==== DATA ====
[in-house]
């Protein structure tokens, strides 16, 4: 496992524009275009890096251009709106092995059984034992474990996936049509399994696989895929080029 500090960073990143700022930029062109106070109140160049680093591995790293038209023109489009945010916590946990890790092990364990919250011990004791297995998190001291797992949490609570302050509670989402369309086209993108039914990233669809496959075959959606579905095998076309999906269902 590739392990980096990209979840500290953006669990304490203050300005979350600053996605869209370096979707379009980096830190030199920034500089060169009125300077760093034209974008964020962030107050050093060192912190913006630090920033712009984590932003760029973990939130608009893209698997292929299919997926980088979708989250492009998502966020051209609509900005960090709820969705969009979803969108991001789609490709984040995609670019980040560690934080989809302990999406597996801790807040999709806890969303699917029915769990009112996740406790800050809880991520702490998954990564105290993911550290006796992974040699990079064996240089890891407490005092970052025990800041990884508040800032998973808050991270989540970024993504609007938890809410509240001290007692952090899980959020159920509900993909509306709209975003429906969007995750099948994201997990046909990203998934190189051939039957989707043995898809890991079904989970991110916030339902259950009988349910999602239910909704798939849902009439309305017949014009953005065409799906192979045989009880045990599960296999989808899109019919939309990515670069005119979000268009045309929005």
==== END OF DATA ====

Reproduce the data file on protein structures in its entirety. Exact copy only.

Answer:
[in-house]
């Protein structure tokens, strides 16, 4: 496992524009275009890096251009709106092995059984034992474990996936049509399994696989895929080029 500090960073990143700022930029062109106070109140160049680093591995790293038209023109489009945010916590946990890790092990364990919250011990004791297995998190001291797992949490609570302050509670989402369309086209993108039914990233669809496959075959959606579905095998076309999906269902 590739392990980096990209979840500290953006669990304490203050300005979350600053996605869209370096979707379009980096830190030199920034500089060169009125300077760093034209974008964020962030107050050093060192912190913006630090920033712009984590932003760029973990939130608009893209698997292929299919997926980088979708989250492009998502966020051209609509900005960090709820969705969009979803969108991001789609490709984040995609670019980040560690934080989809302990999406597996801790807040999709806890969303699917029915769990009112996740406790800050809880991520702490998954990564105290993911550290006796992974040699990079064996240089890891407490005092970052025990800041990884508040800032998973808050991270989540970024993504609007938890809410509240001290007692952090899980959020159920509900993909509306709209975003429906969007995750099948994201997990046909990203998934190189051939039957989707043995898809890991079904989970991110916030339902259950009988349910999602239910909704798939849902009439309305017949014009953005065409799906192979045989009880045990599960296999989808899109019919939309990515670069005119979000268009045309929005």